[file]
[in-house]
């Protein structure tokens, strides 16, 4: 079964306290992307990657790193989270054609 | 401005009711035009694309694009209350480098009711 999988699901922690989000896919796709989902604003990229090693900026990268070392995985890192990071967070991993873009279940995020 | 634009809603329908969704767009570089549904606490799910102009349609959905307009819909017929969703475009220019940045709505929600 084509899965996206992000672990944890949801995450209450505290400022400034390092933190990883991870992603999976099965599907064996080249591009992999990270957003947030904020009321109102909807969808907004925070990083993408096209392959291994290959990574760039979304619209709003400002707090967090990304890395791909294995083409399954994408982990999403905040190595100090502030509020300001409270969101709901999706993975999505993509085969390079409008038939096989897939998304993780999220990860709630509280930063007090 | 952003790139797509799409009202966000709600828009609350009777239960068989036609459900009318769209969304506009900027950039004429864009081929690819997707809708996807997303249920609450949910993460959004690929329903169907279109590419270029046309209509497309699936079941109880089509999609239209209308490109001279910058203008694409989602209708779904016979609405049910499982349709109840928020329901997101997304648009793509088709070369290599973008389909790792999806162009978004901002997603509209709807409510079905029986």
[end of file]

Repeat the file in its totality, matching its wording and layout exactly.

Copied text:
[in-house]
């Protein structure tokens, strides 16, 4: 079964306290992307990657790193989270054609 | 401005009711035009694309694009209350480098009711 999988699901922690989000896919796709989902604003990229090693900026990268070392995985890192990071967070991993873009279940995020 | 634009809603329908969704767009570089549904606490799910102009349609959905307009819909017929969703475009220019940045709505929600 084509899965996206992000672990944890949801995450209450505290400022400034390092933190990883991870992603999976099965599907064996080249591009992999990270957003947030904020009321109102909807969808907004925070990083993408096209392959291994290959990574760039979304619209709003400002707090967090990304890395791909294995083409399954994408982990999403905040190595100090502030509020300001409270969101709901999706993975999505993509085969390079409008038939096989897939998304993780999220990860709630509280930063007090 | 952003790139797509799409009202966000709600828009609350009777239960068989036609459900009318769209969304506009900027950039004429864009081929690819997707809708996807997303249920609450949910993460959004690929329903169907279109590419270029046309209509497309699936079941109880089509999609239209209308490109001279910058203008694409989602209708779904016979609405049910499982349709109840928020329901997101997304648009793509088709070369290599973008389909790792999806162009978004901002997603509209709807409510079905029986």